Religion also belongs in the Goals quadrant alongside fights. Religious people like the ideas of purpose and submission simultaneously, so abstract-negative potential is really what religion offers to believers. Purpose is submission to goal-debt. Maybe “god” is just an adversary in a fight you know you can’t win, and for some reason you like that, so you submit right away. Hmm… Say Uncle, Uncle Sam, Uncle God…

The parenthetical terms on the y-axis limits, nirgun and sagun, are Indian philosophy terms that feature prominently in discussions of the metaphysics of potentiality. They translate roughly to attribute-less and with-attributes, and correspond roughly to the Western philosophy pair of noumenal/phenomenal. The terms are generally used in discussions of philosophical dualism, but my 2×2 is pretty much only about a materialist notion of potential even in the abstract half of the diagram. But there’s an angle there I haven’t quite figured out. Something about the relation of the 4 types of potential to 4 types of mind state. Goals map to purposeful mind states, auras to what you might call immanent mind states, powers to powerful mind states (or agent-y or prowess-y), and maintenance to burdened mind states.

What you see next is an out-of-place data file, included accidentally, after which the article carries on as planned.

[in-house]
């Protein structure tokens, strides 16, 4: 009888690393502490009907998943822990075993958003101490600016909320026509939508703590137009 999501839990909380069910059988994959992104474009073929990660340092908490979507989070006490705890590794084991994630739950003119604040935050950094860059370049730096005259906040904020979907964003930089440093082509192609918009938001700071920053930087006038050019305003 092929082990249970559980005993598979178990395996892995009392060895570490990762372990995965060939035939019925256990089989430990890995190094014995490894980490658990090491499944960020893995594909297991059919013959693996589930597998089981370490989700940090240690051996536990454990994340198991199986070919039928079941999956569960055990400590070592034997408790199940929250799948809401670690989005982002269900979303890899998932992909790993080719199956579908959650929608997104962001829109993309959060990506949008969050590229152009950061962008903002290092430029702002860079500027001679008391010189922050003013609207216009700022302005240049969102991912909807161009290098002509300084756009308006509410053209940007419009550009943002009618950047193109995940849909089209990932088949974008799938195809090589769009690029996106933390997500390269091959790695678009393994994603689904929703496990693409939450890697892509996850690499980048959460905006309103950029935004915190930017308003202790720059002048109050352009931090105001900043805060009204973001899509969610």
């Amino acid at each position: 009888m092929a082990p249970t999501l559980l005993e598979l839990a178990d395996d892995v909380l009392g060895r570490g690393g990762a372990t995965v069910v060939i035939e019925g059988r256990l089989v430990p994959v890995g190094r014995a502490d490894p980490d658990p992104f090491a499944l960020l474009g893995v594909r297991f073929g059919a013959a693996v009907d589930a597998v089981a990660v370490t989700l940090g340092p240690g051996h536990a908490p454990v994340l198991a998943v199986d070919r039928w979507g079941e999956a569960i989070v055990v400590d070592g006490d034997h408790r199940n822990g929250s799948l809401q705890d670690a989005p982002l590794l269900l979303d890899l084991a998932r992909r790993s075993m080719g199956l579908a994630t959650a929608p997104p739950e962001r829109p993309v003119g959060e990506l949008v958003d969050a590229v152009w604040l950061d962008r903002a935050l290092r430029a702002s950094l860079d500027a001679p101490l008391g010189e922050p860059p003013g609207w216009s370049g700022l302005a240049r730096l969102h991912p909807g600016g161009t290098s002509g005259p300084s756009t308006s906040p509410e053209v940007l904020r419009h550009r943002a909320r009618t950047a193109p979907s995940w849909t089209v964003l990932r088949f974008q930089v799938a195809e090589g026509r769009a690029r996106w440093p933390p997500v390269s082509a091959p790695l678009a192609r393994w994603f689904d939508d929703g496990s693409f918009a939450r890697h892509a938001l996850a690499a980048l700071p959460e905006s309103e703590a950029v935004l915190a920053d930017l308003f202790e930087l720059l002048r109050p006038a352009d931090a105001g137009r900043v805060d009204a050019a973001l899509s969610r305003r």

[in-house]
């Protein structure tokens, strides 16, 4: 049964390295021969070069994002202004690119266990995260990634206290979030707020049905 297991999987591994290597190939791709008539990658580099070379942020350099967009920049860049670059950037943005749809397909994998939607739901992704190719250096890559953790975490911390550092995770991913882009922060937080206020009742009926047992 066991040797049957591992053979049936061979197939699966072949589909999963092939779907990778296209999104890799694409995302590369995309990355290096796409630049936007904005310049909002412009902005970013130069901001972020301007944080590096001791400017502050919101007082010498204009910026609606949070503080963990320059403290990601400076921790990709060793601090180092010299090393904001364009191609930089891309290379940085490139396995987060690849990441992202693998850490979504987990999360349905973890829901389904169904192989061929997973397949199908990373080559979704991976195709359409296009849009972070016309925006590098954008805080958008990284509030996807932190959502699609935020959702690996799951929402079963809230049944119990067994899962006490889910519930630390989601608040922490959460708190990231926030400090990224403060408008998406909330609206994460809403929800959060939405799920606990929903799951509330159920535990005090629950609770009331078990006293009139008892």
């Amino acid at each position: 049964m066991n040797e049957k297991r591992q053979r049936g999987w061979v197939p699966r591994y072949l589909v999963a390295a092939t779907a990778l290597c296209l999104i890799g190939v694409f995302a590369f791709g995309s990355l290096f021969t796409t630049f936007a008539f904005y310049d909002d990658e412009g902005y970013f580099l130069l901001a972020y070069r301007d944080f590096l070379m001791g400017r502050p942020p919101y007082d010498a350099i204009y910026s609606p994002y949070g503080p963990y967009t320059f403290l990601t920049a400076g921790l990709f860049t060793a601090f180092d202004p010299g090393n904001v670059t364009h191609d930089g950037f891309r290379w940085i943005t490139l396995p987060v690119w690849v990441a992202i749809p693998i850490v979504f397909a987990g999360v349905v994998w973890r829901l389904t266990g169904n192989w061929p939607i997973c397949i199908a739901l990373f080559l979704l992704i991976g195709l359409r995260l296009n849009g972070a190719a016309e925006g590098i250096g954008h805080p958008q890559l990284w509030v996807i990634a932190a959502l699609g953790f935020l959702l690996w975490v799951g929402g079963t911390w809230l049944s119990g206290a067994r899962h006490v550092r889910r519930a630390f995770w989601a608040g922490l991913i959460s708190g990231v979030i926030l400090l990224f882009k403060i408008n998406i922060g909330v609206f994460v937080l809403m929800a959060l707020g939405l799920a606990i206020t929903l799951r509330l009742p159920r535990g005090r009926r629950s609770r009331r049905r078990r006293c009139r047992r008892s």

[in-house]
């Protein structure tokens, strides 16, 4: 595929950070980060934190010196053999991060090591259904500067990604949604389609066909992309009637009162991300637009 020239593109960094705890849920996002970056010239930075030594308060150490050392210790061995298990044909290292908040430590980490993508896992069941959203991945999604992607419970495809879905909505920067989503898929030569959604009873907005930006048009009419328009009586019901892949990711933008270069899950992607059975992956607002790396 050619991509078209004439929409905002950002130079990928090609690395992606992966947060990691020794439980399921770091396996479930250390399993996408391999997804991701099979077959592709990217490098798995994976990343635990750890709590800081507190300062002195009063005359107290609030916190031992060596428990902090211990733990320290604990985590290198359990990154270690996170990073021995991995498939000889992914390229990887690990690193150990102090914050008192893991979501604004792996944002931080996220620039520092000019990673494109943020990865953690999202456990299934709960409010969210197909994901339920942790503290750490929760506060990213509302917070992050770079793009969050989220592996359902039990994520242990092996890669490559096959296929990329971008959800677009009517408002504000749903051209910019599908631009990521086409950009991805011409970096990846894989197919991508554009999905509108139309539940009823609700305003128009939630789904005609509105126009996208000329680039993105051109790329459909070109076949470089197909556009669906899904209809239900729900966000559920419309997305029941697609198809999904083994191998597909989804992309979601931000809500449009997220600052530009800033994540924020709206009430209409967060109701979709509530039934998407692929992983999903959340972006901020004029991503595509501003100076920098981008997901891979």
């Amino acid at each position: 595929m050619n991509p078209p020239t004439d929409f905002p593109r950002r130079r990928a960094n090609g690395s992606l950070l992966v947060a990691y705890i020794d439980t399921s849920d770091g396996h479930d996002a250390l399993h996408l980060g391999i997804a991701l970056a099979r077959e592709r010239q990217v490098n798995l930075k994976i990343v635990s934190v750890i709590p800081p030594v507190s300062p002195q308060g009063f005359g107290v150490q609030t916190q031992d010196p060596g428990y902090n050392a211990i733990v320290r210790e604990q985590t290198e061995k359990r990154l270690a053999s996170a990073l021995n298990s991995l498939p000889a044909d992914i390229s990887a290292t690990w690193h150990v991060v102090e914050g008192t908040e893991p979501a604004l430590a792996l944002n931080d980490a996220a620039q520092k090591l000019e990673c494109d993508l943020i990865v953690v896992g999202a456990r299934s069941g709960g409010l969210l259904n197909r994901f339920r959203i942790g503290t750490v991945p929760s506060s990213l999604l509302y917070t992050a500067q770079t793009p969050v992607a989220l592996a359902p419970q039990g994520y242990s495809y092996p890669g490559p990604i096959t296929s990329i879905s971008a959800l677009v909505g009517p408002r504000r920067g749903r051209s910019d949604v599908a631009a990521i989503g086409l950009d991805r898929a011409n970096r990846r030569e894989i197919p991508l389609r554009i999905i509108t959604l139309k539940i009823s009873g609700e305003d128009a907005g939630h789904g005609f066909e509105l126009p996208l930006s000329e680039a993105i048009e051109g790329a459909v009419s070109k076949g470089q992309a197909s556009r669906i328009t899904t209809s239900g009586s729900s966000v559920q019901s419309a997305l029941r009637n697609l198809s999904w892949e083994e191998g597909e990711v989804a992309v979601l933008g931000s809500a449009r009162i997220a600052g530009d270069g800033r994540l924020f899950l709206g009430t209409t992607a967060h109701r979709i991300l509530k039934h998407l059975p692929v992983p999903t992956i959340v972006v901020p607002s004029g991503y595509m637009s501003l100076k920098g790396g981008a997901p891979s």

To return to my original point, the idea of “technological potential” is changing through a kind of intensification visible in the increasing iteration rate of all kinds of REPLs. That’s what the Maker revolution was, a decade ago: Hobbyists and tinkerers developing a marginal subculture of engineering, centered around computing. That is now going mainstream.

I’m not joining the hobbyist Maker revolution a decade late, I’m joining the industrial Maker revolution right on time.

The Maker patterns of engineering — iterative, experimental, based on contests and projects — that were emerging 20 years ago, through robotics competitions and such, are now increasingly mainstream. It is increasingly the default way to do all engineering now, not the marginal hobbyist-hacker way. The shifting patterns are shifting patterns of potential.